Compensation Due?

Reply

Old Jul 11, 18, 1:49 pm
  #1  
Original Poster
 
Join Date: Oct 2015
Posts: 206
Compensation Due?

Was using wheelchair assistance for an acute injury for flight out of LHR. Was there at 5 am when the ticket counters opened and directed to zone G wheelchair assistance spot (for a 6:45 flight). They had few agents so I waited about 45 mintutes for an assistant. Finally, they discovered they had given my boarding pass to some other passenger who had gone through security with my boarding pass. This created a security breach which could not be resolved in time for me to make my flight. I arrived with the next flight which landed 2 1/4 hours after the initial one was supposed to get in. Am I owed any kind of compensation for the delay or other problems? Thank you.
oaken is offline  
Reply With Quote
Old Jul 11, 18, 2:15 pm
  #2  
FlyerTalk Evangelist
 
Join Date: Aug 2010
Location: DCA
Programs: UA US CO AA DL FL
Posts: 37,826
Where were you headed. This sounds like denied boarding to me and the compensation will depend on whether you were scheduled to fly a Type 1, 2, or 3 flight. So, destination matters.
Often1 is offline  
Reply With Quote
Old Jul 11, 18, 2:24 pm
  #3  
Original Poster
 
Join Date: Oct 2015
Posts: 206
Originally Posted by Often1 View Post
Where were you headed. This sounds like denied boarding to me and the compensation will depend on whether you were scheduled to fly a Type 1, 2, or 3 flight. So, destination matters.
It was a FCO-LHR-MAN flight. The mishaps happened at LHR.
oaken is offline  
Reply With Quote
Old Jul 11, 18, 2:28 pm
  #4  
FlyerTalk Evangelist
 
Join Date: Aug 2010
Location: DCA
Programs: UA US CO AA DL FL
Posts: 37,826
A Type 1 flight, so EUR 250 at 2 hours. Delayed departure is irrelevant, so I am presuming that the arrival delay was the same as the departure delay.

You will have a fight on your hand, but you presented yourself in a timely manner, your documents were in order and BA (or a contractor) failed as to the rest.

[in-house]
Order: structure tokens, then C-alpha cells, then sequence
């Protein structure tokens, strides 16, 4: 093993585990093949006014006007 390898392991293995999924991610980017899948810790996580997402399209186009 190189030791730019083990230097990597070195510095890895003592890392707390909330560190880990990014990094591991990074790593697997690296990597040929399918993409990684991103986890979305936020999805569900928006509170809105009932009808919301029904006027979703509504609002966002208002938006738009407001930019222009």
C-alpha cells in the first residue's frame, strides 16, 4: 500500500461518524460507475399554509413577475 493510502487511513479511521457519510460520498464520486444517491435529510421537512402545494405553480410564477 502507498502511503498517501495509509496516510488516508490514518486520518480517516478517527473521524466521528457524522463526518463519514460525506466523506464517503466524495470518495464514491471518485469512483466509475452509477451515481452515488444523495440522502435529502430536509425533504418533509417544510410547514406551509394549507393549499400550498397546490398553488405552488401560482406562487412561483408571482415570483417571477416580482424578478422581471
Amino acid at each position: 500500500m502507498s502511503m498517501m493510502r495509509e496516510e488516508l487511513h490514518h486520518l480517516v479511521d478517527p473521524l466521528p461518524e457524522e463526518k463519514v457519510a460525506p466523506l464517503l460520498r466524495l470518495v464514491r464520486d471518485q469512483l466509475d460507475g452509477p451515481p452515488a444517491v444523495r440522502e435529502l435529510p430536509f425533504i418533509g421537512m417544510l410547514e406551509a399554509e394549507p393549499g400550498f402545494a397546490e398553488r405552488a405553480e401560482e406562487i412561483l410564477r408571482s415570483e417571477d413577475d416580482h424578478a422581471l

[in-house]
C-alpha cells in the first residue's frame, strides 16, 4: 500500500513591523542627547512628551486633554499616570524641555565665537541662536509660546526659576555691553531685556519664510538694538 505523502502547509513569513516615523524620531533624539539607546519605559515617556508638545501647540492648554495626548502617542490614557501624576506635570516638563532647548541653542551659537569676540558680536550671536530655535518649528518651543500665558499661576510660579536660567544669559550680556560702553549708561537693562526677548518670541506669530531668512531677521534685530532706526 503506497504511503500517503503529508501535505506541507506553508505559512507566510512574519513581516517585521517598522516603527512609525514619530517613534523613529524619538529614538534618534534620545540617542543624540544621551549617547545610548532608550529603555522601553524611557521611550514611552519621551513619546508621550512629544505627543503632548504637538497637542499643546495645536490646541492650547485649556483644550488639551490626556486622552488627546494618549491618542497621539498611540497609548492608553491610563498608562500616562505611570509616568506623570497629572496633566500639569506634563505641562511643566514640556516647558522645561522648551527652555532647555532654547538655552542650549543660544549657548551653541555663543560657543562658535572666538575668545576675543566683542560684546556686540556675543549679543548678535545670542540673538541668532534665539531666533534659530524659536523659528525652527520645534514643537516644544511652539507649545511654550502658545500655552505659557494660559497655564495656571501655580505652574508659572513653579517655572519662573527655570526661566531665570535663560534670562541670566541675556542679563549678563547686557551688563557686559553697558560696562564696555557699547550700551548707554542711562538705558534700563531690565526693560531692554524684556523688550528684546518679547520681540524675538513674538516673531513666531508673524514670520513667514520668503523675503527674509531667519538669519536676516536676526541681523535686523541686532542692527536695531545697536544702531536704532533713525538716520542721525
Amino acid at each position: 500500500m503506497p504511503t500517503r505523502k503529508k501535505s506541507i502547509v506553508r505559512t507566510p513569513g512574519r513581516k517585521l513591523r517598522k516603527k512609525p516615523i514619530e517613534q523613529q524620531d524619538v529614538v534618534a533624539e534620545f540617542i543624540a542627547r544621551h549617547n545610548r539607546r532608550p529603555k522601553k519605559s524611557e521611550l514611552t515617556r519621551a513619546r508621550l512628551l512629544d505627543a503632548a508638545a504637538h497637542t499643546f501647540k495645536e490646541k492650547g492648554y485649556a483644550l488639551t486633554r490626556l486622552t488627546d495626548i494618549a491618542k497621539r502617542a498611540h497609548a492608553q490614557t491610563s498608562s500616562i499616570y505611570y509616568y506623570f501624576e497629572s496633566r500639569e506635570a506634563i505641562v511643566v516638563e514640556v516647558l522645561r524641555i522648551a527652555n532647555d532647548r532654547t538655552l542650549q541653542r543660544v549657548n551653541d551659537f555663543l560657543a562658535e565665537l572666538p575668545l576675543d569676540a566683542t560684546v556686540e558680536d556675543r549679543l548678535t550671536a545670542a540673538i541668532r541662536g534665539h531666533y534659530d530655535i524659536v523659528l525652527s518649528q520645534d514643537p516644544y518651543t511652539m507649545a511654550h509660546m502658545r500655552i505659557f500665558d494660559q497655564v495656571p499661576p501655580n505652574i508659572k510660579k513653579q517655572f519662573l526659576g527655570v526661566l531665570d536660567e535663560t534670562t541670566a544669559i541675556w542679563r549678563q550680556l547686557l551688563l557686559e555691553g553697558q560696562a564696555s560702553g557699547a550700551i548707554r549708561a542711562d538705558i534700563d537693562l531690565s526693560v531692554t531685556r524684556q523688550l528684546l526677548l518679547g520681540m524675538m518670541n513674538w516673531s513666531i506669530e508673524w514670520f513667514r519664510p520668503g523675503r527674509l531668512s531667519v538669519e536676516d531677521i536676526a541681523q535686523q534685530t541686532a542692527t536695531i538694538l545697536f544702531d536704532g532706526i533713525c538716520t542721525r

Often1 is offline  
Reply With Quote
Old Jul 11, 18, 2:38 pm
  #5  
Moderator, Iberia Airlines, Airport Lounges, and Ambassador, British Airways Executive Club
 
Join Date: Feb 2010
Programs: BA Lifetime Gold; Flying Blue Life Platinum; LH Sen.; Hilton Diamond; Kemal Kebabs Prized Customer
Posts: 35,910
I suspect the contractor here is Omniserv (it certainly appears to reflect their usual standard of operation) in which case it is an airport employed contractor, not an airline contractor. Which means BA will be within their rights to say it's not in scope for them. I would instead pursue this against the airport (HAL) which doesn't give a formal claim under EC261 but you can claim via CEDR since HAL are a member of that dispute resolution service. You can use the 250€ amount as the claim figure - based on EC261, but it's not a regulatory amount in this circumstance. So bearing in mind that EC261 may not directly apply, nevertheless the EC261 thread in the Dashboard will tell you more about CEDR. First stage is a complaint to HAL, and I would be upfront in asking for the 250€ from the outset.
ptr120 likes this.
corporate-wage-slave is offline  
Reply With Quote
Old Jul 11, 18, 2:45 pm
  #6  
Original Poster
 
Join Date: Oct 2015
Posts: 206
Question: Why is it a Type 1 flight when the routing was FCO-LHR-MAN which is more than 1500 kilometers? LHR was an overnight layover...
oaken is offline  
Reply With Quote
Old Jul 11, 18, 2:48 pm
  #7  
Original Poster
 
Join Date: Oct 2015
Posts: 206
Originally Posted by corporate-wage-slave View Post
I suspect the contractor here is Omniserv (it certainly appears to reflect their usual standard of operation) in which case it is an airport employed contractor, not an airline contractor. Which means BA will be within their rights to say it's not in scope for them. I would instead pursue this against the airport (HAL) which doesn't give a formal claim under EC261 but you can claim via CEDR since HAL are a member of that dispute resolution service. You can use the 250€ amount as the claim figure - based on EC261, but it's not a regulatory amount in this circumstance. So bearing in mind that EC261 may not directly apply, nevertheless the EC261 thread in the Dashboard will tell you more about CEDR. First stage is a complaint to HAL, and I would be upfront in asking for the 250€ from the outset.
Yes, it was Omniserv. They are horrible. The company in MAN airport was wonderful, whoever they are. They told me that there were tons of complaints about LHR’s service.
oaken is offline  
Reply With Quote
Old Jul 11, 18, 2:49 pm
  #8  
Original Poster
 
Join Date: Oct 2015
Posts: 206
My arrival should have been 7:45 AM. Since I was on the next flight, it turned out to be 9:15 ish.

Originally Posted by Often1 View Post